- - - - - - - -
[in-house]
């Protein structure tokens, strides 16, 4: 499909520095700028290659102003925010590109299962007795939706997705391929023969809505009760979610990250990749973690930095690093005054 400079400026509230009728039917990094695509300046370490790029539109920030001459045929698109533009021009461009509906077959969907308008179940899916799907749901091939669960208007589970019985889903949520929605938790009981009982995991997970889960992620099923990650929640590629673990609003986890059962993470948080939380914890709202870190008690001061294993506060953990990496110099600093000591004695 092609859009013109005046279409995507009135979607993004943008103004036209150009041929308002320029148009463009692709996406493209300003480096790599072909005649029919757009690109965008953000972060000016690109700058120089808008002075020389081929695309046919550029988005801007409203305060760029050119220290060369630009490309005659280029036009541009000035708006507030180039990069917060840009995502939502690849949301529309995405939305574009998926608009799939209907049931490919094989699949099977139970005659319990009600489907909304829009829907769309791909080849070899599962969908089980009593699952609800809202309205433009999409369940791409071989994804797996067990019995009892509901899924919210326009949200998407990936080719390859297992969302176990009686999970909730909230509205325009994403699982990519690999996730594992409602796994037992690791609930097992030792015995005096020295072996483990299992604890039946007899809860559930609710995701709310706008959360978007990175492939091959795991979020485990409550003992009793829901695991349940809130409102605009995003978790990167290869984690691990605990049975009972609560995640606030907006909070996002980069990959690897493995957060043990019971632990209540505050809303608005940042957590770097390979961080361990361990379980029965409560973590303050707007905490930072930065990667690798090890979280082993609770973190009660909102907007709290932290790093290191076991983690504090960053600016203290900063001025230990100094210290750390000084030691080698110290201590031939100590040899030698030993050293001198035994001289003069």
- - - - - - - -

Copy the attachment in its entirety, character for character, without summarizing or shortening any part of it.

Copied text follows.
[in-house]
């Protein structure tokens, strides 16, 4: 499909520095700028290659102003925010590109299962007795939706997705391929023969809505009760979610990250990749973690930095690093005054 400079400026509230009728039917990094695509300046370490790029539109920030001459045929698109533009021009461009509906077959969907308008179940899916799907749901091939669960208007589970019985889903949520929605938790009981009982995991997970889960992620099923990650929640590629673990609003986890059962993470948080939380914890709202870190008690001061294993506060953990990496110099600093000591004695 092609859009013109005046279409995507009135979607993004943008103004036209150009041929308002320029148009463009692709996406493209300003480096790599072909005649029919757009690109965008953000972060000016690109700058120089808008002075020389081929695309046919550029988005801007409203305060760029050119220290060369630009490309005659280029036009541009000035708006507030180039990069917060840009995502939502690849949301529309995405939305574009998926608009799939209907049931490919094989699949099977139970005659319990009600489907909304829009829907769309791909080849070899599962969908089980009593699952609800809202309205433009999409369940791409071989994804797996067990019995009892509901899924919210326009949200998407990936080719390859297992969302176990009686999970909730909230509205325009994403699982990519690999996730594992409602796994037992690791609930097992030792015995005096020295072996483990299992604890039946007899809860559930609710995701709310706008959360978007990175492939091959795991979020485990409550003992009793829901695991349940809130409102605009995003978790990167290869984690691990605990049975009972609560995640606030907006909070996002980069990959690897493995957060043990019971632990209540505050809303608005940042957590770097390979961080361990361990379980029965409560973590303050707007905490930072930065990667690798090890979280082993609770973190009660909102907007709290932290790093290191076991983690504090960053600016203290900063001025230990100094210290750390000084030691080698110290201590031939100590040899030698030993050293001198035994001289003069």